Allium Canadense in house and probably in field. The river is now whitened with the down of the black willow, and I am surprised to see a minute plant abundantly springing from its midst and greening it, - where it has collected in denser beds against some obstacle as a branch on the surface, - like grass growing in cotton in a tumbler.
I see no tortoises laying nowadays, but I meet to-day with a wood tortoise which is eating the leaves of the early potentilla, and, soon after, another in Hosmer’s sandy bank field north of Assabet Bridge, deliberately eating sorrel. It was evidently quite an old one, its back being worn quite smooth, and its motions peculiarly sluggish. It continued to eat when I was within a few feet, holding its head high and biting down at it, each time bringing away a piece of a leaf. It made you think of an old and sick tortoise eating some salutary herb to cure itself with, and reminded me of the stories of the ancients, who, I think, made the tortoises thus cure themselves with dittany or origanum when bitten by a venomous snake. That is, it impressed me as if it must know the virtues of herbs well and could select the one best suited [to] its condition of body. When I came nearer, it at once drew in its head. Its back was smooth and yellowish, - a venerable tortoise. When I moved off, it at once withdrew into the woods.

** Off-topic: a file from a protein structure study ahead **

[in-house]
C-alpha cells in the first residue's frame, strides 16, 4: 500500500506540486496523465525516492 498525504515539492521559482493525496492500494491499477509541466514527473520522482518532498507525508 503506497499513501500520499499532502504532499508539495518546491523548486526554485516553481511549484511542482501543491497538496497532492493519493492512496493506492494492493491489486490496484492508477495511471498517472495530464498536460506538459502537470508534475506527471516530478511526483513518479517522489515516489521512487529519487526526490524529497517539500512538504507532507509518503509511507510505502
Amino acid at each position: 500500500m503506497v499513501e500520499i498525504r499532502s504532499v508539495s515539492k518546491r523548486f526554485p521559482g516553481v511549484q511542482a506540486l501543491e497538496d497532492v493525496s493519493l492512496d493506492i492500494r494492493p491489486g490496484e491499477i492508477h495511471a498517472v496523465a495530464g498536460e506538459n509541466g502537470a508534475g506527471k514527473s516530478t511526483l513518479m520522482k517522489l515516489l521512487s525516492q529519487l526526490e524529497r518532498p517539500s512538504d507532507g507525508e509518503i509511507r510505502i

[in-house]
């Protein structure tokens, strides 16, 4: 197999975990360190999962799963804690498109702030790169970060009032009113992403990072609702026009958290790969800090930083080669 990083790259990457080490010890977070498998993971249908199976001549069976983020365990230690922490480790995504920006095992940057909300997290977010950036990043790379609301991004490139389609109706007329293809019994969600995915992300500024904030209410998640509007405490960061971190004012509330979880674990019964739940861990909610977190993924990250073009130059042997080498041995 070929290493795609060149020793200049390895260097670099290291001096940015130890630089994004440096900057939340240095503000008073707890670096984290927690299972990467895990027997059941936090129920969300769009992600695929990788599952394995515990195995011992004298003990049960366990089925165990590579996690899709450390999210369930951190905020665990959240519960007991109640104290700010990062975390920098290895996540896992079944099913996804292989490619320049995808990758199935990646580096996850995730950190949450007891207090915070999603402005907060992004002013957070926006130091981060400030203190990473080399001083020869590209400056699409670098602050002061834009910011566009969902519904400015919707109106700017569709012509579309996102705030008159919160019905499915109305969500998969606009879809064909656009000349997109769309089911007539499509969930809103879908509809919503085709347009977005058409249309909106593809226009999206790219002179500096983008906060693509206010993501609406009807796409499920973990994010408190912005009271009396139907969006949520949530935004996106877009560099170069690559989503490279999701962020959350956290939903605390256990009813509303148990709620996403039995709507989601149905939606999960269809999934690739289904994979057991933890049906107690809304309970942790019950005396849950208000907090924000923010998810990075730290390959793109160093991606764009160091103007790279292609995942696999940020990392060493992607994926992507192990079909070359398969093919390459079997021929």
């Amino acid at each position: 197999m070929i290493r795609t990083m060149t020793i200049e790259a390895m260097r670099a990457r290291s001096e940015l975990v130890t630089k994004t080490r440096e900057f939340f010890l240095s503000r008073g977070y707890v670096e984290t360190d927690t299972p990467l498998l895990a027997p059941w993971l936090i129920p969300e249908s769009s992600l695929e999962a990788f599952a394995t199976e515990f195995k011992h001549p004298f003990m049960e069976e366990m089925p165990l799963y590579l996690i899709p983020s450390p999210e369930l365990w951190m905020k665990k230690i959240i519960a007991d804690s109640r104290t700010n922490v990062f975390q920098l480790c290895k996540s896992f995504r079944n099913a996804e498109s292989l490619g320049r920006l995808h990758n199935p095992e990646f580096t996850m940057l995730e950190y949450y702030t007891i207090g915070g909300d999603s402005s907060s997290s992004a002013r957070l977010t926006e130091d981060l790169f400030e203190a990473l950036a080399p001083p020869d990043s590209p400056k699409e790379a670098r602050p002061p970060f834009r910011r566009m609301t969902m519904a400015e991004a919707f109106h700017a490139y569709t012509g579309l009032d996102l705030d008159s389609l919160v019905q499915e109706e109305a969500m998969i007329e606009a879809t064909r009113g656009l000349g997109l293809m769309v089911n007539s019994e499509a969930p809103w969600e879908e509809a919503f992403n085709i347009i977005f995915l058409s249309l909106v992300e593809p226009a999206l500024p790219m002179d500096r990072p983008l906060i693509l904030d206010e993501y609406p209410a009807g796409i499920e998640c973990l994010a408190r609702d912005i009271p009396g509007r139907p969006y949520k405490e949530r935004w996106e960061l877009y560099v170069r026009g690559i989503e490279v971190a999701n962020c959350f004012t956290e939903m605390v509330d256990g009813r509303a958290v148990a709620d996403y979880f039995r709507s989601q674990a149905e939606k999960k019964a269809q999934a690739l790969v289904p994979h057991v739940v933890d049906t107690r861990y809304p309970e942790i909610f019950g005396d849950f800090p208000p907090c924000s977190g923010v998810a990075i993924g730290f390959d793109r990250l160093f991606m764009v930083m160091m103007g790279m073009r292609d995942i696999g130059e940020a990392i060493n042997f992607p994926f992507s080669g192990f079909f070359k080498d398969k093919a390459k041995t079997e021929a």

Saw a little pickerel with a minnow in his mouth. It was a beautiful little silver-colored minnow, two inches long, with a broad stripe down the middle. The pickerel held [it] crosswise near the tail, as he had seized it, and as I looked down on him, he worked the minnow along in his mouth toward the head, and then swallowed it head foremost. Was this instinct? Fishermen should consider this in giving form to their bait. The pickerel does not swallow the bait at once, but first seizes it, then probably decides how it can best be swallowed, and no doubt he lets go again in disgust some baits of which he can make neither head nor tail.
The best poetry has never been written, for when it might have been, the poet forgot it, and when it was too late remembered it; or when it might have been, the poet remembered it, and when it was too late forgot it.
Let me see no other conflict but with prosperity. If my path run on before me level and smooth, it is all a mirage; in reality it is steep and arduous as a chamois pass. I will not let the years roll over me like a Juggernaut car.
We will warm us at each other’s fire. Friendship is not such a cold refining process as a double sieve, but a glowing furnace in which all impurities are consumed.
Men have learned to touch before they scrutinize, - to shake hands, and not to stare.
A yellowbird’s nest (vide 21st) in a fork of a willow on Hubbard’s Causeway, resting chiefly on the leading branch; of fine grass, lined with hair, bottom outside puffing out with a fine, light, flax-like fibre, perhaps the bark of some weed, by which also it is fastened to the twigs. It is surprising that so many birds find hair enough to line their nests with. If I wish for a horsehair for my compass sights I must go to the stable, but the hair-bird, with her sharp eyes, goes to the road.